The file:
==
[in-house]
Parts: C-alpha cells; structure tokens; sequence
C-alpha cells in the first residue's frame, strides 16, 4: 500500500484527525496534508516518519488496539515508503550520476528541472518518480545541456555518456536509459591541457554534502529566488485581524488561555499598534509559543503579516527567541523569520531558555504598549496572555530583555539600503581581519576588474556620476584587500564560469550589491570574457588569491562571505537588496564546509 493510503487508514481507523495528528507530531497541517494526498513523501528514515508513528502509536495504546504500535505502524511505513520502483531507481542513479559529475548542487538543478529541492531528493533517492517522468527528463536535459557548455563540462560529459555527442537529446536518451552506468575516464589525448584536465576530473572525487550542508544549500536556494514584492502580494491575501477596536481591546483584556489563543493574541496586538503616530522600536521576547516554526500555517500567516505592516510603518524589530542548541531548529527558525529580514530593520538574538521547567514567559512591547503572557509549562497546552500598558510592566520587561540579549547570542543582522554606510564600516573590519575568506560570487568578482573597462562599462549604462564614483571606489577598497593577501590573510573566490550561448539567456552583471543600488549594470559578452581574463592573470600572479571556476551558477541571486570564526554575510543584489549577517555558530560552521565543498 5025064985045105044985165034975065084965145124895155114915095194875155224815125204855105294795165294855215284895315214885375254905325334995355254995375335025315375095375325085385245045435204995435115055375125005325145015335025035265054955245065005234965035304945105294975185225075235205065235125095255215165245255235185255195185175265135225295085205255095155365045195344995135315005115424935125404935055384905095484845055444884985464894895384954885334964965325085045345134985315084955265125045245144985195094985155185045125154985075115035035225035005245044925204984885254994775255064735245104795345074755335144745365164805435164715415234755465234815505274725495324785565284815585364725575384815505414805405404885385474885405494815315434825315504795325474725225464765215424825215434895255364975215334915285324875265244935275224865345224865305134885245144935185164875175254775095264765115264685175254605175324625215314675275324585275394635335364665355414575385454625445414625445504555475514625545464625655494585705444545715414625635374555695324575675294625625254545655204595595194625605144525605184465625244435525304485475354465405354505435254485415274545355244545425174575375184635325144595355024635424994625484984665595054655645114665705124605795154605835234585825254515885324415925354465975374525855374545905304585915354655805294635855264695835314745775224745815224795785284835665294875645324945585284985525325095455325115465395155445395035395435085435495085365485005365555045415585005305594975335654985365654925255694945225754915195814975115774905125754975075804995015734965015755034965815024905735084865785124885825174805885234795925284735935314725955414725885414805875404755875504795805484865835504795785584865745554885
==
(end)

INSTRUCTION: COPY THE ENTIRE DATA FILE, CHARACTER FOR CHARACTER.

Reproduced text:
[in-house]
Parts: C-alpha cells; structure tokens; sequence
C-alpha cells in the first residue's frame, strides 16, 4: 500500500484527525496534508516518519488496539515508503550520476528541472518518480545541456555518456536509459591541457554534502529566488485581524488561555499598534509559543503579516527567541523569520531558555504598549496572555530583555539600503581581519576588474556620476584587500564560469550589491570574457588569491562571505537588496564546509 493510503487508514481507523495528528507530531497541517494526498513523501528514515508513528502509536495504546504500535505502524511505513520502483531507481542513479559529475548542487538543478529541492531528493533517492517522468527528463536535459557548455563540462560529459555527442537529446536518451552506468575516464589525448584536465576530473572525487550542508544549500536556494514584492502580494491575501477596536481591546483584556489563543493574541496586538503616530522600536521576547516554526500555517500567516505592516510603518524589530542548541531548529527558525529580514530593520538574538521547567514567559512591547503572557509549562497546552500598558510592566520587561540579549547570542543582522554606510564600516573590519575568506560570487568578482573597462562599462549604462564614483571606489577598497593577501590573510573566490550561448539567456552583471543600488549594470559578452581574463592573470600572479571556476551558477541571486570564526554575510543584489549577517555558530560552521565543498 5025064985045105044985165034975065084965145124895155114915095194875155224815125204855105294795165294855215284895315214885375254905325334995355254995375335025315375095375325085385245045435204995435115055375125005325145015335025035265054955245065005234965035304945105294975185225075235205065235125095255215165245255235185255195185175265135225295085205255095155365045195344995135315005115424935125404935055384905095484845055444884985464894895384954885334964965325085045345134985315084955265125045245144985195094985155185045125154985075115035035225035005245044925204984885254994775255064735245104795345074755335144745365164805435164715415234755465234815505274725495324785565284815585364725575384815505414805405404885385474885405494815315434825315504795325474725225464765215424825215434895255364975215334915285324875265244935275224865345224865305134885245144935185164875175254775095264765115264685175254605175324625215314675275324585275394635335364665355414575385454625445414625445504555475514625545464625655494585705444545715414625635374555695324575675294625625254545655204595595194625605144525605184465625244435525304485475354465405354505435254485415274545355244545425174575375184635325144595355024635424994625484984665595054655645114665705124605795154605835234585825254515885324415925354465975374525855374545905304585915354655805294635855264695835314745775224745815224795785284835665294875645324945585284985525325095455325115465395155445395035395435085435495085365485005365555045415585005305594975335654985365654925255694945225754915195814975115774905125754975075804995015734965015755034965815024905735084865785124885825174805885234795925284735935314725955414725885414805875404755875504795805484865835504795785584865745554885